"This is the place." The two had agreed what to do. Clutching the smithing hammer shoved in his belt, Samir pushed open a double door. "I'll call."

The smith's guild was rough-cut lumber stacked on a stone foundation, but homey and warm with a huge central fireplace. As the day drew to a close, smiths and journeymen and other townsfolk crowded the bar, though the atmosphere was moody and glum. A few folk nodded civilly to Samir as he strode the length of the room. Many marvelled as he marched to the hall's far corner.

The guildmasters Davin and Keggar occupied their favorite table, where they did more business than in the guild offices on the balcony circling above. Davin was lean and Keggar was fat, and both were smug as they plotted over foaming mugs and a chalkboard with names tallied in two columns. Glancing up, they scowled at Samir. Davin said, "Finally came to your senses, eh?"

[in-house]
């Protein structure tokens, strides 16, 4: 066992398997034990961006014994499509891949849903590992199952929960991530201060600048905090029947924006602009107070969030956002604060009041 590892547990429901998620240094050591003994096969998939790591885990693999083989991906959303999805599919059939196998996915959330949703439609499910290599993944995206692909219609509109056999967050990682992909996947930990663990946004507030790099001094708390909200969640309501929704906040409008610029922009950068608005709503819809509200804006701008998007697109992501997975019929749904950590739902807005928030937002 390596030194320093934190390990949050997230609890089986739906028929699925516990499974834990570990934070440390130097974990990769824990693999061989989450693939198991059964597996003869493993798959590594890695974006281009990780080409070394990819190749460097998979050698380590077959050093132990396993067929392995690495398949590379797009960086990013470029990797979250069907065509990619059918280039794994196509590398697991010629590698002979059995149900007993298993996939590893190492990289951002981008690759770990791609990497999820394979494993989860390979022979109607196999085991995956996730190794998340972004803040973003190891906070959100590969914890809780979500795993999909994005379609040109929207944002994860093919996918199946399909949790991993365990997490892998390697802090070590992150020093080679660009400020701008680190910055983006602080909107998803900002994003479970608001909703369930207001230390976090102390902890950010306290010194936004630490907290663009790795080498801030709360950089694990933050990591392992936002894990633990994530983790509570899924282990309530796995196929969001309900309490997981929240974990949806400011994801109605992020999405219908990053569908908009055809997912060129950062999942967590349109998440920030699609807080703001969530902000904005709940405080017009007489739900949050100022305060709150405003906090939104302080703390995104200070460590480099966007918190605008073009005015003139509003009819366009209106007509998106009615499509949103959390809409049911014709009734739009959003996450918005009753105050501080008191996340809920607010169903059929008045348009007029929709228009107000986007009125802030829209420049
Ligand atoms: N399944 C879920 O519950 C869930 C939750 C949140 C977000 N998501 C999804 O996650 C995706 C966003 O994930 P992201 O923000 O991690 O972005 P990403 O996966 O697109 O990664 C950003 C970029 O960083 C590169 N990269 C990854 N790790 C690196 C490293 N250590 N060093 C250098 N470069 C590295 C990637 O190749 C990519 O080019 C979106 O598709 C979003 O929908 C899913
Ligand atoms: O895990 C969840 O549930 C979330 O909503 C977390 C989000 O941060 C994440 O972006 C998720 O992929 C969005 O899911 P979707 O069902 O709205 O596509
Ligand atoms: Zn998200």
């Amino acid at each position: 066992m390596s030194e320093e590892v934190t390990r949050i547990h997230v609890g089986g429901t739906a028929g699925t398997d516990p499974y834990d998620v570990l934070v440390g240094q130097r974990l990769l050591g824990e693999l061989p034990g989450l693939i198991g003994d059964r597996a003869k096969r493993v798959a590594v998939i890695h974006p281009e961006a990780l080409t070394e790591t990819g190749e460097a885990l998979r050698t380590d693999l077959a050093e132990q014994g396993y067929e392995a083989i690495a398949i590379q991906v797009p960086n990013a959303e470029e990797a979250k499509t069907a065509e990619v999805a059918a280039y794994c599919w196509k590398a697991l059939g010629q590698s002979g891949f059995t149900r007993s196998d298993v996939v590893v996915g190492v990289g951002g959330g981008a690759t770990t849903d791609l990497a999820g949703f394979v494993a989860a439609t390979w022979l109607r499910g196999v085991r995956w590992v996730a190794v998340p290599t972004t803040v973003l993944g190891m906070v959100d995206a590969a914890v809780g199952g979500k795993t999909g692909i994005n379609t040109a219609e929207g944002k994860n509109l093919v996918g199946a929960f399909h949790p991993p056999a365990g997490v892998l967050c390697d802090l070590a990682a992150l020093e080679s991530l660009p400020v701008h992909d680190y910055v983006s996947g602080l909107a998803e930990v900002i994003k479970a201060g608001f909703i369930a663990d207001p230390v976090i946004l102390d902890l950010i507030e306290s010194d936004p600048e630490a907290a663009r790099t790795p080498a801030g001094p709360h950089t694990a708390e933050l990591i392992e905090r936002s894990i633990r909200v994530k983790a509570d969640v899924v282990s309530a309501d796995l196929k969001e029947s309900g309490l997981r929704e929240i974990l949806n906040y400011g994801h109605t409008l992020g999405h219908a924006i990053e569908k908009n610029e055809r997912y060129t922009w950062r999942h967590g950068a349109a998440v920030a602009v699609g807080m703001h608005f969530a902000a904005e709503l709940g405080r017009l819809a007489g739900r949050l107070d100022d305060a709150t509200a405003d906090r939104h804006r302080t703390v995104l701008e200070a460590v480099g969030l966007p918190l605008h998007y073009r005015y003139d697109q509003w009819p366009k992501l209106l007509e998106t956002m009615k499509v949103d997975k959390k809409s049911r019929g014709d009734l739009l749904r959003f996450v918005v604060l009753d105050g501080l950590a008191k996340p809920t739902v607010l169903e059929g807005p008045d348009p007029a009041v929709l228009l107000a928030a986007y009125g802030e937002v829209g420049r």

"No." Flushed with pent-up anger, Samir drew his smith's hammer and smashed it square on the chalkboard so shards flew in all directions.

For a second, neither guildmaster could believe what they saw. Then both scrambled from their chairs mouthing curses. Samir stalled by levelling his hammer at their red-veined noses.

"You two rascals," Samir announced to the room, "have pushed Neverwinter's smiths around long enough! From this day hence, you two will step down and return to your anvils! We'll vote in new guildmasters, not your cronies or toadies, and then we smiths will work on what we will as we please!"